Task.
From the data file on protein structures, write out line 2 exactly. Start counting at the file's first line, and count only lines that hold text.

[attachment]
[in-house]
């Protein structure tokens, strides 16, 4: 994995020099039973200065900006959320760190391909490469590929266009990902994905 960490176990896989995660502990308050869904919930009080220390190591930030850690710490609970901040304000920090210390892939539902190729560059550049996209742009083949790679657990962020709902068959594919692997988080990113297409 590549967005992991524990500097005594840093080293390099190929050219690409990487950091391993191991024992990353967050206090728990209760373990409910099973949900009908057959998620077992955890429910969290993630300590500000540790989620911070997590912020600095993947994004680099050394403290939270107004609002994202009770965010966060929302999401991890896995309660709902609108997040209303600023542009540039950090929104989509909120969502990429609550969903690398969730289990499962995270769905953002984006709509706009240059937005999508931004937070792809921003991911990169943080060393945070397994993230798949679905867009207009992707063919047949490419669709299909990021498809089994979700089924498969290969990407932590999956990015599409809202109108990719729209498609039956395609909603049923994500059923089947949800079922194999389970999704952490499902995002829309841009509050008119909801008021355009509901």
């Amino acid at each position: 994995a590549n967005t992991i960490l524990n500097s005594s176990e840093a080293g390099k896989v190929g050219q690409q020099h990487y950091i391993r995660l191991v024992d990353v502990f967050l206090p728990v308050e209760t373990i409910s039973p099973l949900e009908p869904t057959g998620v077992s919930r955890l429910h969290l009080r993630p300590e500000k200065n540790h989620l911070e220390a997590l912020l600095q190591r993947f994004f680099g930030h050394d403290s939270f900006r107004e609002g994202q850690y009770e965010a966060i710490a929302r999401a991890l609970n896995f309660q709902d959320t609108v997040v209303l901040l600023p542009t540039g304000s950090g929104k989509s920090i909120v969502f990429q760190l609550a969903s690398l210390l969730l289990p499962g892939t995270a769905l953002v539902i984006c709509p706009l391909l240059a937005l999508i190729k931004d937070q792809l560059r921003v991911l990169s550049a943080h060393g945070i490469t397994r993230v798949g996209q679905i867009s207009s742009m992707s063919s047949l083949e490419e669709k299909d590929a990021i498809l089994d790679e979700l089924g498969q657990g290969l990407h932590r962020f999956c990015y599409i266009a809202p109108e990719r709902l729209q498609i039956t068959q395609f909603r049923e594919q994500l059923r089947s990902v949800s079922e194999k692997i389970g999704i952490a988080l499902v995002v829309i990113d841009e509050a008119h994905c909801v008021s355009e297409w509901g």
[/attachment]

């Protein structure tokens, strides 16, 4: 994995020099039973200065900006959320760190391909490469590929266009990902994905 960490176990896989995660502990308050869904919930009080220390190591930030850690710490609970901040304000920090210390892939539902190729560059550049996209742009083949790679657990962020709902068959594919692997988080990113297409 590549967005992991524990500097005594840093080293390099190929050219690409990487950091391993191991024992990353967050206090728990209760373990409910099973949900009908057959998620077992955890429910969290993630300590500000540790989620911070997590912020600095993947994004680099050394403290939270107004609002994202009770965010966060929302999401991890896995309660709902609108997040209303600023542009540039950090929104989509909120969502990429609550969903690398969730289990499962995270769905953002984006709509706009240059937005999508931004937070792809921003991911990169943080060393945070397994993230798949679905867009207009992707063919047949490419669709299909990021498809089994979700089924498969290969990407932590999956990015599409809202109108990719729209498609039956395609909603049923994500059923089947949800079922194999389970999704952490499902995002829309841009509050008119909801008021355009509901």